4. Australia, New Zealand, South Africa
  5. Israel, Turkey, Dubai, Abu Dhabi, Egypt, Jordan, etc
  6. Mexico, Brazil, Argentina, Peru, Chile, etc.



MovieMoney-2 (“Yes this is a business. It’s called “Show Business” and I beg you to get/attend any of my 3 affordable film programs ($89-$389) so that you can understand the business, profit, enjoy life and then make art.”



(I) PAY-CABLE (HBO, Showtime, etc)

(J) BASIC CABLE (TNT, TBS, Bravo, A&E, etc.)








(R-V) ? ? ? ? ? ?

I think you’re getting the point.

The key is make a film.

Get it into a premium festival.

Get a Distributor (P&A money) who makes it into a movie…

And, to Profit… you keep 10-25 of the other IPRs / Revenue Streams to cash in…


Happy Filmmaking…

Dov Simens



20-HOUR (Live, DVD or On-Demand) FILM SCHOOL 

Want facts not theory… Then my Film Schools ($89-$389) are perfect.

Enroll. Graduate. Write. Produce. Direct.

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8 comments on “FILMMAKING IS EASY…LIFE IS DIFFICULT. (Follow 14 Steps & Profit)”

  1. sam k says:

    forgot to add the most important step. How to raise money. He’s made no movies. Sounds like bull to me. I mean if you have to say No Bull… Chances are…

    1. joe sixpak says:

      his students have made movies
      read the big names that used his course to launch their careers
      quentin tarentino will smith many others
      plus look at the success his ‘minor’ students have had
      as he said it is your talent luck and hard work that determines the outcome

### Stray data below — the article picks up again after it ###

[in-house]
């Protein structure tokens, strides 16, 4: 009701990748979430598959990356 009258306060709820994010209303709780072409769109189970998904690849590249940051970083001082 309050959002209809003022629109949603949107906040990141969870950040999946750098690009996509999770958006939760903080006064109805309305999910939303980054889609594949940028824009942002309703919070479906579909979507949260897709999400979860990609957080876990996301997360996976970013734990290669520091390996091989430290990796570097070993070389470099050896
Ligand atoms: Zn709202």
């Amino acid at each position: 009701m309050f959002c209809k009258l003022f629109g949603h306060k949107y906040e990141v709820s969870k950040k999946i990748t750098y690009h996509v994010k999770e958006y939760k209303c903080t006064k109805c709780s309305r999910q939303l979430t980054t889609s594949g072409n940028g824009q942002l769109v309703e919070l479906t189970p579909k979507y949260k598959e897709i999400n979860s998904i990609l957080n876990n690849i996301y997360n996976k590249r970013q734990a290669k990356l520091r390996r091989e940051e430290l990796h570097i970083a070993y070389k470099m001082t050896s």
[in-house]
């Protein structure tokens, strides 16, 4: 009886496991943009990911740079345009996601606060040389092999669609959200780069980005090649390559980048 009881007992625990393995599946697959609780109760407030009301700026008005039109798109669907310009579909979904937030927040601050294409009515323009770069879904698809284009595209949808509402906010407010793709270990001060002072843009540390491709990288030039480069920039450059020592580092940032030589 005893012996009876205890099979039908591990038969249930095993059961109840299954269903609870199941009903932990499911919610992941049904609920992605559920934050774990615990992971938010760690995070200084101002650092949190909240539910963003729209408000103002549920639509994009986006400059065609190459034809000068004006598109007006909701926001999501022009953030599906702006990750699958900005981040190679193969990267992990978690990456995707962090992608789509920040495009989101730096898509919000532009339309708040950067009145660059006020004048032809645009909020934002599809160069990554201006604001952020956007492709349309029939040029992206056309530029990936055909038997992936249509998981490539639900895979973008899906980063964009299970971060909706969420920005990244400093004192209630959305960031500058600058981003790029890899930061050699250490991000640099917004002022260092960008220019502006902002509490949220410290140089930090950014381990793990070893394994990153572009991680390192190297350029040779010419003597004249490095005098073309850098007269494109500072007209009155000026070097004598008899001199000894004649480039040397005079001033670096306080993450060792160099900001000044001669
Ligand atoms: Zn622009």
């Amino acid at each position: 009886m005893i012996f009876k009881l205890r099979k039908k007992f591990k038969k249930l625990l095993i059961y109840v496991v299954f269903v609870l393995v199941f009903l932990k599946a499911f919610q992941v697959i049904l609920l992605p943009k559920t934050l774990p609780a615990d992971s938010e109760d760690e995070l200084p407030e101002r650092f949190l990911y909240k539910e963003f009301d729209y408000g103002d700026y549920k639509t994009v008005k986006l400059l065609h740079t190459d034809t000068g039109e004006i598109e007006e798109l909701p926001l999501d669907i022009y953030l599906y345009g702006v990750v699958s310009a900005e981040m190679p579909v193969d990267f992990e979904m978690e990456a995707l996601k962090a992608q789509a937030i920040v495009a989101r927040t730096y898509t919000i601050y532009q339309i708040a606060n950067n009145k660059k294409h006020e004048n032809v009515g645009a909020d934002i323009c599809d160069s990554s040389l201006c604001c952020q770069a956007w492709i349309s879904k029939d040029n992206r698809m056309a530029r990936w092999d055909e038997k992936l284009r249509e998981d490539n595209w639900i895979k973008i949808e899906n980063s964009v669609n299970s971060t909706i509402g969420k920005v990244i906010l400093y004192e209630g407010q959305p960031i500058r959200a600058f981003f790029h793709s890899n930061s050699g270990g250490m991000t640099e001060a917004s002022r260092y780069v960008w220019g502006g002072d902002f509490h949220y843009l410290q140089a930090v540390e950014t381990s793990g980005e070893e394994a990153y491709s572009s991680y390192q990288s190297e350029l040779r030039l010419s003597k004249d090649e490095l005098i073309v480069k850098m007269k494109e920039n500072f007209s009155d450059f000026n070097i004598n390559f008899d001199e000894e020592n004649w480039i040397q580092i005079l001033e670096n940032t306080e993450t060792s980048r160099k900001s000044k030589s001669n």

but i would bet on dov and his guidance before plunking down big bux to go to some film school at a big or medium name uni

  2. Tony Johnson says:

    While it’s good to know about how to bring your script into a full blown production, yet to get the money is the hardest part. No investor will back up a producer with no track record nor an executive producer who have had the opportunity to help fund projects. How do you go about getting these people? you can’t acquire any of the staff such as a DP, PM, PD, etc, if you don’t have seed money. It is tough to break through, why?

    1. joe sixpak says:

      take dov’s dvd course
      and read his other blogs
      he covers the process
      of course you wont raise millions as a noobie
      you will have to start at the bottom and prove your worth
      then build up to larger and bigger projects as you continue to deliver the goods

      read his other blog posts and take his dvd course
      for $249 you will get the entire big picture of how things work
      and if you need more help then you can fill in with specific books as needed

      look at his other blog posts first and get a good idea of what things you have to do to make it

      1. Dov Simens says:

        Hey Sixer,
        Thank you,

    2. Dov Simens says:

      Because this is a business and you are approaching it as if it’s an art form.

  3. joe sixpak says:

    sam k – you need to read his other blog posts
    he has addressed raising money
    the one he sent yesterday was on making a ‘no budget’ movie

  4. Henry Larry says:

    Your step by step guide is a valuable resource for aspiring filmmakers. The emphasis on a Beat Sheet and the importance of rewriting highlights the dedication required for success in the industry.
    Hard Drive Recovery Services in Riverside